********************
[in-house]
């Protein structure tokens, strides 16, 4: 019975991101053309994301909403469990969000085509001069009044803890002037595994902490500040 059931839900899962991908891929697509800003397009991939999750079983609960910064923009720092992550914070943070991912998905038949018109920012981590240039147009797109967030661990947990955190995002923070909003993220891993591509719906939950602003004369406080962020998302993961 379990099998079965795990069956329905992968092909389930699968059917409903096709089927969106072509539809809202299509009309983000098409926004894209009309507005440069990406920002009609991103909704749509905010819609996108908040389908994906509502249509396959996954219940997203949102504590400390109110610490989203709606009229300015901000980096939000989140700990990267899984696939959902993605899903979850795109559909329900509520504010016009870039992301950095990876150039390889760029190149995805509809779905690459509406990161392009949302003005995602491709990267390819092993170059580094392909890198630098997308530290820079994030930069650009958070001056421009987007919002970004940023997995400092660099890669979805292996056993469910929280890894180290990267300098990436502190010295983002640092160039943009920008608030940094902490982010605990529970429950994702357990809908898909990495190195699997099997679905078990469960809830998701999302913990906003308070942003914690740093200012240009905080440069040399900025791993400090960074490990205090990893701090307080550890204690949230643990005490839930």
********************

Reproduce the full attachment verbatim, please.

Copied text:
[in-house]
């Protein structure tokens, strides 16, 4: 019975991101053309994301909403469990969000085509001069009044803890002037595994902490500040 059931839900899962991908891929697509800003397009991939999750079983609960910064923009720092992550914070943070991912998905038949018109920012981590240039147009797109967030661990947990955190995002923070909003993220891993591509719906939950602003004369406080962020998302993961 379990099998079965795990069956329905992968092909389930699968059917409903096709089927969106072509539809809202299509009309983000098409926004894209009309507005440069990406920002009609991103909704749509905010819609996108908040389908994906509502249509396959996954219940997203949102504590400390109110610490989203709606009229300015901000980096939000989140700990990267899984696939959902993605899903979850795109559909329900509520504010016009870039992301950095990876150039390889760029190149995805509809779905690459509406990161392009949302003005995602491709990267390819092993170059580094392909890198630098997308530290820079994030930069650009958070001056421009987007919002970004940023997995400092660099890669979805292996056993469910929280890894180290990267300098990436502190010295983002640092160039943009920008608030940094902490982010605990529970429950994702357990809908898909990495190195699997099997679905078990469960809830998701999302913990906003308070942003914690740093200012240009905080440069040399900025791993400090960074490990205090990893701090307080550890204690949230643990005490839930």